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Latin Poetry in the Ancient Greek Novels establishes and explores connections between Greek imperial literature and Latin poetry. The work offers the first book-length study of the role of Latin literature in Greek literary culture, and provides fresh perspectives and new approaches to the literature and culture of this period.
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Law Society and Authority in Late Antiquity

Musa Lapidaria : A Selection of Latin Verse Inscriptions ( Atlanta , 1995 ) , 139. The late date derives from the presence of the signum . See T. Mommsen , ' Sallustius = Salutius und das Signum ' , Hermes , 37 ( 1902 ) , 443–55 ...

Author: Ralph W. Mathisen

Publisher: OUP Oxford

ISBN: 9780191553783

Category: Literary Criticism

Page: 340

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The sixteen papers in this volume investigate the links between law and society during Late Antiquity (260-640 CE). On the one hand, they consider how social changes such as the barbarian settlement and the rise of the Christian church resulted in the creation of new sources of legal authority, such as local and 'vulgar' law, barbarian law codes, and canon law. On the other, they investigate the interrelationship between legal innovations and social change, for the very process of creating new law and new authority either resulted from or caused changes in the society in which it occurred. The studies in this volume discuss interactions between legal theory and practice, the Greek east and the Roman west, secular and ecclesiastical, Roman and barbarian, male and female, and Christian and non-Christian (including pagans, Jews, and Zoroastrians).
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Greek Epitaphic Poetry

Musa Lapidaria: A Selection of Latin Verse Inscriptions, Atlanta Cozza-Luzi, G. 1902. 'Petronia Musa', Bullettino della Commissione Archeologica Communale di Roma 30: 264–80 Cremer, M. 1991. Hellenistisch-römische Grabstelen im ...

Author: Richard Hunter

Publisher: Cambridge Greek and Latin Classics

ISBN: 9781108843980

Category: History

Page: 320

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Thousands of Greek verse epitaphs, covering a millennium of history, survive inscribed or painted on stone. These largely anonymous poems shed rich light on areas such as ancient moral values, religious ideas, gender relations and attitudes, as well as on the transmission and reception of 'canonical' poetry; many of these poems are of very high literary quality. This is the first modern commentary on a selection of these poems. Problems of syntax, metre and language are fully explained, accompanied by sophisticated literary discussion of the poems. There is a full introduction to the nature of these poems and to their context within Greek ideas of death and the afterlife. This comprehensive edition will be of interest to advanced undergraduates and graduate students studying Greek literature, as well as to scholars.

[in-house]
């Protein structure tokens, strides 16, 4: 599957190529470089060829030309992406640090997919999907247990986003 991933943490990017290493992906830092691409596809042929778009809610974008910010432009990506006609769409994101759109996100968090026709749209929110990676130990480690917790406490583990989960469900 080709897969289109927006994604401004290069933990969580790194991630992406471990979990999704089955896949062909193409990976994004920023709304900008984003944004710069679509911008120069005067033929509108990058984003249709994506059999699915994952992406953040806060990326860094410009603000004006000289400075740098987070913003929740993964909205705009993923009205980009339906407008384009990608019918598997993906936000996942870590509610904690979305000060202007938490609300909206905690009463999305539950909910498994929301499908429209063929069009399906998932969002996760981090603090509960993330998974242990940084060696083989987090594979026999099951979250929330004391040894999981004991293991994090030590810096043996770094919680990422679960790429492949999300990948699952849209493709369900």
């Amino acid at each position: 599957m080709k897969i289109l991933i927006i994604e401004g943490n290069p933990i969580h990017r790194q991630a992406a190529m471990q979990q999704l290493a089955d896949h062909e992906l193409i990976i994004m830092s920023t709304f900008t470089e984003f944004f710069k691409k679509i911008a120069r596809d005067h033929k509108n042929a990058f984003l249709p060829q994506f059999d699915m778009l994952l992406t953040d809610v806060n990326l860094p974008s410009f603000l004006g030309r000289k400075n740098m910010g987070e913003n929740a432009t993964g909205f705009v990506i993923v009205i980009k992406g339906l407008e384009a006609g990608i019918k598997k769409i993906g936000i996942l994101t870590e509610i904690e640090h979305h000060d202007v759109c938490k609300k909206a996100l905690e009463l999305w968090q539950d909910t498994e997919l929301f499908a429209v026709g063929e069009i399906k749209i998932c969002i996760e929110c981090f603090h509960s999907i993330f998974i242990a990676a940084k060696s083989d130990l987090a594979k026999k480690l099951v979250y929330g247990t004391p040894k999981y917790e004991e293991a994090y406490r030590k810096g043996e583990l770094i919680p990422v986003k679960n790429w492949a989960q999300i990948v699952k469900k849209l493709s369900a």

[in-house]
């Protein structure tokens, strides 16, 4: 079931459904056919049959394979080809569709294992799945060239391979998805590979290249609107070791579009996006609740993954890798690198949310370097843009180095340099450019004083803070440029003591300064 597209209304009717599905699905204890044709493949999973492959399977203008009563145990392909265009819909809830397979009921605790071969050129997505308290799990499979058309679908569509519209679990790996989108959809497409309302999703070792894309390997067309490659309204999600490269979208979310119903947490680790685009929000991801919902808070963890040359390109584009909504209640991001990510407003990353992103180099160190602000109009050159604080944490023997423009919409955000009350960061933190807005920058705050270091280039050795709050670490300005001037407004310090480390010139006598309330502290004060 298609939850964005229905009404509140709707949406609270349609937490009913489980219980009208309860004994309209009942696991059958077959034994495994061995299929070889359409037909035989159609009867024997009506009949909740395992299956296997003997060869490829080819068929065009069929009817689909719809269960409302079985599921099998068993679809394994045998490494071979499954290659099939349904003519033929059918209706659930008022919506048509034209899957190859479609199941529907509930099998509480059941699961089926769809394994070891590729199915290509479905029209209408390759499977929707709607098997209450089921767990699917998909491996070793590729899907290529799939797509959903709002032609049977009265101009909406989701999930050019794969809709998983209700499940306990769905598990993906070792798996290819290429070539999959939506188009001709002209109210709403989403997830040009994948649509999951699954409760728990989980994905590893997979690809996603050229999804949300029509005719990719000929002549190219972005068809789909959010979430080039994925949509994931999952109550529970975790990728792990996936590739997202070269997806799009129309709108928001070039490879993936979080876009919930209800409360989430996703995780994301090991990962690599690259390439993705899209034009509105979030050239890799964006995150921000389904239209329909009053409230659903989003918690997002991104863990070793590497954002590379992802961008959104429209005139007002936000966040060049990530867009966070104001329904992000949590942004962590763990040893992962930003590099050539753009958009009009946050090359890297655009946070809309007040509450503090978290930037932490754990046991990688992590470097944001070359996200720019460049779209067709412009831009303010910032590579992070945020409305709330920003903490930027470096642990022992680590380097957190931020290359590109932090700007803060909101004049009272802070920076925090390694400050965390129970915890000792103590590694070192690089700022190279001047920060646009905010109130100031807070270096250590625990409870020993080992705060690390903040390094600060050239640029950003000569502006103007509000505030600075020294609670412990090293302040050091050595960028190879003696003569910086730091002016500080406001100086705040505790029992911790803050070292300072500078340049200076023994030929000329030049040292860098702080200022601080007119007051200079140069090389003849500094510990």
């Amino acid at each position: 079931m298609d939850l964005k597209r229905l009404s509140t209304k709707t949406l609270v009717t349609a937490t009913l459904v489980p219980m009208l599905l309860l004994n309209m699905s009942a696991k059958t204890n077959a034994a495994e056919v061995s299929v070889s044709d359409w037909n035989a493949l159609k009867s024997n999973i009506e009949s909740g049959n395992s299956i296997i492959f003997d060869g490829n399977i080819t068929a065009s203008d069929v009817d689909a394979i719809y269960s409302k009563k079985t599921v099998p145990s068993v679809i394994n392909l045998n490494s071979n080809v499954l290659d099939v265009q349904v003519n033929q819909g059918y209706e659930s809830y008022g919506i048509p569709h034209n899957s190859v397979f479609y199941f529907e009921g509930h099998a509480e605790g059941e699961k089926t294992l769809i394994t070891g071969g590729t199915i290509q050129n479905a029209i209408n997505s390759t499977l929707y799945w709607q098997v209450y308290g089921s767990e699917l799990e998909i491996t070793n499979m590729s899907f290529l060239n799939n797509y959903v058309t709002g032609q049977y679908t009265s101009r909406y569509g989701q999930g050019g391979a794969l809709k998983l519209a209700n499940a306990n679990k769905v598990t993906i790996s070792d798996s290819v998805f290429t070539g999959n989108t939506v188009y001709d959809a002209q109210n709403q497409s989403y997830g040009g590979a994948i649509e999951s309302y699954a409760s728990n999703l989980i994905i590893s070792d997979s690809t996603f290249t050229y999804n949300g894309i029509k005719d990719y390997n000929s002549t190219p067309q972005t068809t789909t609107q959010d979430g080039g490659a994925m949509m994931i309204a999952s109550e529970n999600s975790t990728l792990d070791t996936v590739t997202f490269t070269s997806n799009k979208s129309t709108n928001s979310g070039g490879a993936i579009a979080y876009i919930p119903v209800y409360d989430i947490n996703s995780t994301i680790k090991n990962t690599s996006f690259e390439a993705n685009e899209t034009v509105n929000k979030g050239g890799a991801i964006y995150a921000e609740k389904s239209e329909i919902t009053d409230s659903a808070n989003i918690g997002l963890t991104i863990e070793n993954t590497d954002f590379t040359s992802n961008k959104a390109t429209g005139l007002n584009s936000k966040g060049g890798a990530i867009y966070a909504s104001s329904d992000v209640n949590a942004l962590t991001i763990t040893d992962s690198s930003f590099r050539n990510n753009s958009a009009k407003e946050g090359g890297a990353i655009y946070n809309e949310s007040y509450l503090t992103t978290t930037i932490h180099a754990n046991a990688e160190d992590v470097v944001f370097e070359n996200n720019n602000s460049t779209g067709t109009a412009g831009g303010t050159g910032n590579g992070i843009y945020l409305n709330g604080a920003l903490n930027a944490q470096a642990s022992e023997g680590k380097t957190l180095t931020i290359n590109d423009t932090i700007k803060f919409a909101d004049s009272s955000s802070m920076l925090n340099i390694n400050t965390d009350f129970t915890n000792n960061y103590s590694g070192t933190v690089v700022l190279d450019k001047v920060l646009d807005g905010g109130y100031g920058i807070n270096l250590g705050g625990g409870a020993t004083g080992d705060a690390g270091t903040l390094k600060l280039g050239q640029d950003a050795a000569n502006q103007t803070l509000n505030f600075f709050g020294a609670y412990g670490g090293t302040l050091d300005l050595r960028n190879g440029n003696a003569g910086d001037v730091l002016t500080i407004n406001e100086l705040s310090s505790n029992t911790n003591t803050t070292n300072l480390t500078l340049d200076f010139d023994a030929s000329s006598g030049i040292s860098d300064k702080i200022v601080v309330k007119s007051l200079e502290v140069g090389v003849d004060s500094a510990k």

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Ausonius Epigrams

Musa Lapid.: E. Courtney, Musa Lapidaria, Atlanta, Georgia 1995. Neue-Wagener. F. Neue and C. Wagener, Formenlehre der lateinischen Sprache, third ed., Leipzig 1902-5. OCD: Oxford Classical Dictionary, third ed., Oxford 1996.

Author: Bloomsbury Publishing

Publisher: Bloomsbury Publishing

ISBN: 9781472502414

Category: Literary Collections

Page: 256

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Decimus Magnus Ausonius of Bordeaux, whose life spanned the greater part of the fourth century AD, was one of the most significant literary and political figures of his age. After an academic career in his native Gaul he was appointed tutor to the future emperor Gratian, a position through which he achieved great power for himself and his family. He was made consul in 379 and later lived to enjoy a ripe old age as the grand old man of Latin letters. In this modern edition of Ausonius' short poems, collected together under the general heading of epigrams, N.M. Kay gives a line-by-line commentary dealing with points of literary, linguistic, historical and other interest. The epigrams throw light on many aspects of Ausonius' life, career and attitudes as well as on fourth-century Latin literature, and will thus be of interest to students of the fourth-century western world, of Latin literature, and of the epigram form in particular. This edition includes both Latin text and translation.
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The Paradigm of Simias

(1995), Musa Lapidaria: A Selection of Latin Verse Inscriptions, Atlanta. Courtney, E. (ed.) (2003), The Fragmentary Latin Poets, 2nd ed., Oxford. Crawford, M.H. (1974), Roman Republican Coinage, II, Cambridge.

Author: Jan Kwapisz

Publisher: Walter de Gruyter GmbH & Co KG

ISBN: 9783110636048

Category: History

Page: 203

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This book’s concern is with notoriously obscure ancient poets-riddlers, whom it argues to have been an essential, albeit necessarily marginal, element of the literary landscape of Antiquity, which, in addition, exerted subtle yet lasting influence on European culture. The three first essays in this book trace a direct line of influence between the early Hellenistic scholar-poet Simias of Rhodes, the late Republican Roman experimentalist Laevius and Constantine the Great’s virtuoso panegyrist Optatian Porfyry, whereas the fourth essay discusses the preservation and transformation of the model invented by Simias in Byzantium. The Appendix reflects on the triumph of this intellectual paradigm in Neo-Latin Jesuit education by investigating the case of a peripheral yet highly influential Central European college at the turn of the sixteenth and seventeenth centuries. This book is at once a contribution to the scholarship on the reception of Hellenistic poetry and to the study of ancient ‘technopaegnia’ (i.e. playful poetry) and their cultural influence in Antiquity, Byzantium and post-mediaeval Europe.